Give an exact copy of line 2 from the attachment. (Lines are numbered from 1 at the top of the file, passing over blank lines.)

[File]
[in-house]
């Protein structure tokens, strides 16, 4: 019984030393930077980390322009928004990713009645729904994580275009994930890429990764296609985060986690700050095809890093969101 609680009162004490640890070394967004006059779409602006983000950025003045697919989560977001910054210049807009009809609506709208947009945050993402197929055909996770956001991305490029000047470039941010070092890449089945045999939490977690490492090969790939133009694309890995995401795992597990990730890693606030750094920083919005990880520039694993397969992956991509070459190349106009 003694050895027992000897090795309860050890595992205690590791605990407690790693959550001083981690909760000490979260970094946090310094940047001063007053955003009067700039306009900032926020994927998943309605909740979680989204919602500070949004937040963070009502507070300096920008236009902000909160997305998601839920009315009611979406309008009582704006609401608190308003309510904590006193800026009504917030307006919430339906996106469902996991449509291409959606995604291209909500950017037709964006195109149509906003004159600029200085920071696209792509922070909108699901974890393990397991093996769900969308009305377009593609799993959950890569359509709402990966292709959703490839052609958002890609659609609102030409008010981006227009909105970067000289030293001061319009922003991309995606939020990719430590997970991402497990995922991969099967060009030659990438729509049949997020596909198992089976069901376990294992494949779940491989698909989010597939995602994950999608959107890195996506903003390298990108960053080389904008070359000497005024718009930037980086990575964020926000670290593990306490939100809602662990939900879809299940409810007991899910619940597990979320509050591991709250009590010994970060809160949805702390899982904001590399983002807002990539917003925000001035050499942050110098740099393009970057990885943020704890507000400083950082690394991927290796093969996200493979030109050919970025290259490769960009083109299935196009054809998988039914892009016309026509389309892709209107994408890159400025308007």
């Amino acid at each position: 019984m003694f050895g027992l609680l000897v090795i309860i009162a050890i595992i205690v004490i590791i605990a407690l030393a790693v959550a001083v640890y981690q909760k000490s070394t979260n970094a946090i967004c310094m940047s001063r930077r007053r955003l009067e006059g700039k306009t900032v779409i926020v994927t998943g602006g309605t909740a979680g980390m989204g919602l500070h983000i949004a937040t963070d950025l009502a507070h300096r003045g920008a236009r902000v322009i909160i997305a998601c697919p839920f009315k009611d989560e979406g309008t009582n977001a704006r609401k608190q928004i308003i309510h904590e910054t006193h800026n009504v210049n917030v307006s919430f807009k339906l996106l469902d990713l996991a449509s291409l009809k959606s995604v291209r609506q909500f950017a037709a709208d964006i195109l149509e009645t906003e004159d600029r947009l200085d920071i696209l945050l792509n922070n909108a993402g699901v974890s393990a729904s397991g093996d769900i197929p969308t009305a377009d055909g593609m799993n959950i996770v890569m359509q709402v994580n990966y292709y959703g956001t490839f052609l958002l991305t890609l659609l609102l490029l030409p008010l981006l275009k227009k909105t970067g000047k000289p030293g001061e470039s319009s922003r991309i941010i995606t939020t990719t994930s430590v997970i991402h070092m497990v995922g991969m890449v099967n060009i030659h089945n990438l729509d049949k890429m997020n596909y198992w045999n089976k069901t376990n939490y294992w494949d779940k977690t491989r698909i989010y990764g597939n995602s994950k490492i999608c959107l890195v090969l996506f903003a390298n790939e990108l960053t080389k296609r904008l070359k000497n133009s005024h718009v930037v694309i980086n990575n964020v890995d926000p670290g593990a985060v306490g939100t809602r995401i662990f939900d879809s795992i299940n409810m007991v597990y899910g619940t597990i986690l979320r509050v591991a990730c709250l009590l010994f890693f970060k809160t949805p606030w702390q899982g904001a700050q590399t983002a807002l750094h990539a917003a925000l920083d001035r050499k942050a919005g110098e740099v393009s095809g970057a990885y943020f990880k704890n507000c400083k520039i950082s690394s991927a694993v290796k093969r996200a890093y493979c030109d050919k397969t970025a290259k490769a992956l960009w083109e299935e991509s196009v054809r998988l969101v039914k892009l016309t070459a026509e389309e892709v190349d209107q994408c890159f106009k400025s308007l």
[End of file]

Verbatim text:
């Protein structure tokens, strides 16, 4: 019984030393930077980390322009928004990713009645729904994580275009994930890429990764296609985060986690700050095809890093969101 609680009162004490640890070394967004006059779409602006983000950025003045697919989560977001910054210049807009009809609506709208947009945050993402197929055909996770956001991305490029000047470039941010070092890449089945045999939490977690490492090969790939133009694309890995995401795992597990990730890693606030750094920083919005990880520039694993397969992956991509070459190349106009 003694050895027992000897090795309860050890595992205690590791605990407690790693959550001083981690909760000490979260970094946090310094940047001063007053955003009067700039306009900032926020994927998943309605909740979680989204919602500070949004937040963070009502507070300096920008236009902000909160997305998601839920009315009611979406309008009582704006609401608190308003309510904590006193800026009504917030307006919430339906996106469902996991449509291409959606995604291209909500950017037709964006195109149509906003004159600029200085920071696209792509922070909108699901974890393990397991093996769900969308009305377009593609799993959950890569359509709402990966292709959703490839052609958002890609659609609102030409008010981006227009909105970067000289030293001061319009922003991309995606939020990719430590997970991402497990995922991969099967060009030659990438729509049949997020596909198992089976069901376990294992494949779940491989698909989010597939995602994950999608959107890195996506903003390298990108960053080389904008070359000497005024718009930037980086990575964020926000670290593990306490939100809602662990939900879809299940409810007991899910619940597990979320509050591991709250009590010994970060809160949805702390899982904001590399983002807002990539917003925000001035050499942050110098740099393009970057990885943020704890507000400083950082690394991927290796093969996200493979030109050919970025290259490769960009083109299935196009054809998988039914892009016309026509389309892709209107994408890159400025308007």